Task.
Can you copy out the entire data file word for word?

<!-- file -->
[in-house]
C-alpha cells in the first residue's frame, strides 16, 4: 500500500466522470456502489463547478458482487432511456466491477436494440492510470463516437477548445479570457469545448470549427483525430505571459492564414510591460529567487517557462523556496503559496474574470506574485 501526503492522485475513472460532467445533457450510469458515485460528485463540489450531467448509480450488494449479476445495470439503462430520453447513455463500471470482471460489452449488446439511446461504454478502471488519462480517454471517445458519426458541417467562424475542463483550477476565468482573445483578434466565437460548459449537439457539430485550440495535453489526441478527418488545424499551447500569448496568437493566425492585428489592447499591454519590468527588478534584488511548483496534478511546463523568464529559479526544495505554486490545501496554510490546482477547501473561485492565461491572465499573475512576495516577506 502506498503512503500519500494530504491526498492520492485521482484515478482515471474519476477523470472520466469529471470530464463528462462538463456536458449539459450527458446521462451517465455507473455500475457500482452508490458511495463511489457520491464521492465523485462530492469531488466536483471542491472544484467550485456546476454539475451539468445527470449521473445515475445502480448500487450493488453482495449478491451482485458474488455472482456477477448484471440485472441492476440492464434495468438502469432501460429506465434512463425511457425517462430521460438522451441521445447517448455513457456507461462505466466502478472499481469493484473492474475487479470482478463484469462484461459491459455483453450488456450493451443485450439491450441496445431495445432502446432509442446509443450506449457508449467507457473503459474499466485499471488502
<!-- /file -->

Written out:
[in-house]
C-alpha cells in the first residue's frame, strides 16, 4: 500500500466522470456502489463547478458482487432511456466491477436494440492510470463516437477548445479570457469545448470549427483525430505571459492564414510591460529567487517557462523556496503559496474574470506574485 501526503492522485475513472460532467445533457450510469458515485460528485463540489450531467448509480450488494449479476445495470439503462430520453447513455463500471470482471460489452449488446439511446461504454478502471488519462480517454471517445458519426458541417467562424475542463483550477476565468482573445483578434466565437460548459449537439457539430485550440495535453489526441478527418488545424499551447500569448496568437493566425492585428489592447499591454519590468527588478534584488511548483496534478511546463523568464529559479526544495505554486490545501496554510490546482477547501473561485492565461491572465499573475512576495516577506 502506498503512503500519500494530504491526498492520492485521482484515478482515471474519476477523470472520466469529471470530464463528462462538463456536458449539459450527458446521462451517465455507473455500475457500482452508490458511495463511489457520491464521492465523485462530492469531488466536483471542491472544484467550485456546476454539475451539468445527470449521473445515475445502480448500487450493488453482495449478491451482485458474488455472482456477477448484471440485472441492476440492464434495468438502469432501460429506465434512463425511457425517462430521460438522451441521445447517448455513457456507461462505466466502478472499481469493484473492474475487479470482478463484469462484461459491459455483453450488456450493451443485450439491450441496445431495445432502446432509442446509443450506449457508449467507457473503459474499466485499471488502